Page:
Numeracy: Animals in danger

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By John Spoonerclassteacher and freelance writer, Norfolk

The issues surrounding endangered species are an excellent focus for maths skills


Maths helps us to understand the natural world. It enables us to appreciate the weight of the rhino, the length of the whale and the speed of the cheetah. Mathematical data can bring these animals to life in the classroom by giving them a quantifiable shape and form.

Outside the classroom, mathematics is one of the tools that helps conservation agencies to keep animals alive. The figures are quite startling: one species of plant or animal becomes extinct every 20 minutes and experts predict that 50 per cent of all living birds and mammals will be extinct in the next 200-300 years.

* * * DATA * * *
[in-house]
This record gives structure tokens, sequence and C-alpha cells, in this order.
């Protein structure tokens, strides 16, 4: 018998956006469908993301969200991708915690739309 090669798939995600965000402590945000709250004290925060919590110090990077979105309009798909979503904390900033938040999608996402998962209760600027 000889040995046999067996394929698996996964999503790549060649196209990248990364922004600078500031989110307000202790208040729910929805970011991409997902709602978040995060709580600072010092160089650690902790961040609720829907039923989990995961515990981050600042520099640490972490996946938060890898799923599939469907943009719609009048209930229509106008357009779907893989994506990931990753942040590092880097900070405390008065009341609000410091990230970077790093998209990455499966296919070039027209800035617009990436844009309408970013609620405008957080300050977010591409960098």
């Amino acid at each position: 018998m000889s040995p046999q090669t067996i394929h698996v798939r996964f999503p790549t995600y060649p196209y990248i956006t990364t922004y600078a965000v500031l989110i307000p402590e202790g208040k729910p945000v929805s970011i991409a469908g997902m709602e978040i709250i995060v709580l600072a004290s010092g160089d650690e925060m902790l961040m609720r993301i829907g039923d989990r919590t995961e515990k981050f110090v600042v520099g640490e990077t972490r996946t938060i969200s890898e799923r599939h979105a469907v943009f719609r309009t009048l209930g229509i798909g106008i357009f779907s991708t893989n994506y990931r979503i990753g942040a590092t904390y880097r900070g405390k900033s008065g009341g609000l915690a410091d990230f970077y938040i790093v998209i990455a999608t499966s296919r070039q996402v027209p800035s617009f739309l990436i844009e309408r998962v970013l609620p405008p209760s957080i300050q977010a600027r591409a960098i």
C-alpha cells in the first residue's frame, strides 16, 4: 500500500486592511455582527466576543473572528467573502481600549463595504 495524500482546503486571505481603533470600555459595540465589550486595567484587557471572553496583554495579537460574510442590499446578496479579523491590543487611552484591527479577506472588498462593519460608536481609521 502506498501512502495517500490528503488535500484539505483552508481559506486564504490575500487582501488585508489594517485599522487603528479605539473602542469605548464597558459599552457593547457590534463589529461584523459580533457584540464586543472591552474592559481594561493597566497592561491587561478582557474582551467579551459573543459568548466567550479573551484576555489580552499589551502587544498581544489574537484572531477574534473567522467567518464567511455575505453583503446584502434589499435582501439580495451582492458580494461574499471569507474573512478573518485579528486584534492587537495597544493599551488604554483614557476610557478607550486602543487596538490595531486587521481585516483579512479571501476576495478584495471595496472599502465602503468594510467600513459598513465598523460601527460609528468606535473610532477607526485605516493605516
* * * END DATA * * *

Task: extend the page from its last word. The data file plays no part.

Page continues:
A study of the fossil records tells us that species have always become extinct – dinosaurs are an obvious example. There have been periods of mass extinctions in the past, but this one is different: it’s between 100 and 1000 times faster than normal rates and it’s directly attributable to the activities of mankind. Habitat loss, illegal wildlife trade, pollution, global warming and over-fishing are having disastrous consequences for wildlife.

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